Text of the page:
Those humans interbred with Neanderthals. That added human DNA to their Neanderthal DNA. Then, those early modern human genes found their way back into modern African DNA again.


Professor Akey told Science News, “Our work highlights how humans and Neanderthals interacted for hundreds of thousands of years, with populations dispersing out of and back into Africa, Remnants of Neandertal DNA survive in every modern human population studied to date.”

The team found something else. Geneticists used to think that East Asians had about 20% more Neanderthal DNA than Europeans. That was puzzling because most Neanderthal fossils turn up in Europe.

Based on the team’s work, we now know that Europeans have about 1.7% Neanderthal DNA versus East Asians with about 1.8%. That solves the East Asian puzzle. Now we know that the two groups are practically the same.


When the researchers looked at African DNA, they found that Africans share about 7.2% of their Neanderthal DNA with Europeans. They only share 2% with East Asians.

That tells us that the migration back to Africa probably came from Europe and not Asia. When we look at the overall story, we get a picture of human evolution from about 300,000 years ago.

Early humans kept trying to move out of Africa time after time. Sometimes it was a big success, sometimes it had mixed results and sometimes it failed.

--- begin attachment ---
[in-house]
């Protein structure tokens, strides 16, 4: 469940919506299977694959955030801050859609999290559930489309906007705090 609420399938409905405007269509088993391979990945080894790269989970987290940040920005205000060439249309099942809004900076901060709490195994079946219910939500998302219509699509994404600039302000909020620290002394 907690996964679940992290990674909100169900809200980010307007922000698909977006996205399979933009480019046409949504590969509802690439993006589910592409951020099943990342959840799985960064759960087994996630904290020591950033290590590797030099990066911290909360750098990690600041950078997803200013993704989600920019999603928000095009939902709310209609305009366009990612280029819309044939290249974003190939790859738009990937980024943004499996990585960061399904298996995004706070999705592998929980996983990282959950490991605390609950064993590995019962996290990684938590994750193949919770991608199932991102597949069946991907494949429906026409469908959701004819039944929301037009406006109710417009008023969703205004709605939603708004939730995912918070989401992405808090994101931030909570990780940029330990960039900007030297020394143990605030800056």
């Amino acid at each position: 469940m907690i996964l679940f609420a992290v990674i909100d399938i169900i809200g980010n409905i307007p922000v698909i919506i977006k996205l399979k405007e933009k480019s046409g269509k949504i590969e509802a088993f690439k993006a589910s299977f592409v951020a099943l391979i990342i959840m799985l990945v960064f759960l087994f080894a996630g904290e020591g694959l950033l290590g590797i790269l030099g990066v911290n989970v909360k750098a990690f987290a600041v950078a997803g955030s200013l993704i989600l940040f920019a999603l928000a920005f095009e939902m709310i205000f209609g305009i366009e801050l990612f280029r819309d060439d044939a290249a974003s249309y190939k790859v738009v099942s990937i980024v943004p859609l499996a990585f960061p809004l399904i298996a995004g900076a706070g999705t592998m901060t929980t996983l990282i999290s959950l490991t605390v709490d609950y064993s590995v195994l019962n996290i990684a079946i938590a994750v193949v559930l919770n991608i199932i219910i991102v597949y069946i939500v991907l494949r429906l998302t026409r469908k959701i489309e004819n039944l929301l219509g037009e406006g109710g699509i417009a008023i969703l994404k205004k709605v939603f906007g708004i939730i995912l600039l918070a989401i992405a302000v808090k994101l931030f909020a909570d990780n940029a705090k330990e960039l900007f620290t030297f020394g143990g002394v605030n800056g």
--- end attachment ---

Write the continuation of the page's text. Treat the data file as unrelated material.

The main point is that there wasn’t just one or two big Out of Africa migrations like experts used to tell us. The moves kept happening over and over and sometimes they came back into Africa again. It’s complicated.

The models that Professor Akey and his team used to come up with all this rely heavily on new ways of using statistics. A lot of it is based on techniques for estimating probabilities that still need peer review.

Even so, a lot of scientists support the findings. If they turn out to be true, it means that we need to take another look at the way fossils and artifacts have been dated, and not just in Africa. We also need to find out a lot more about Neanderthal DNA and other genetic data from modern-day Africans.

We always have more to learn if we dare to know.

Learn more

Max Planck Society
A Draft Sequence of the Neandertal Genome
Science News
Identifying and Interpreting Apparent Neanderthal Ancestry in African Individuals
Hunter-Gatherer Culture and Storytellers
Prehistoric Africa Revealed by Ancient Children’s DNA
Is the Birthplace of All Humans in the Kalahari?
Friendly Faces Drove Human Evolution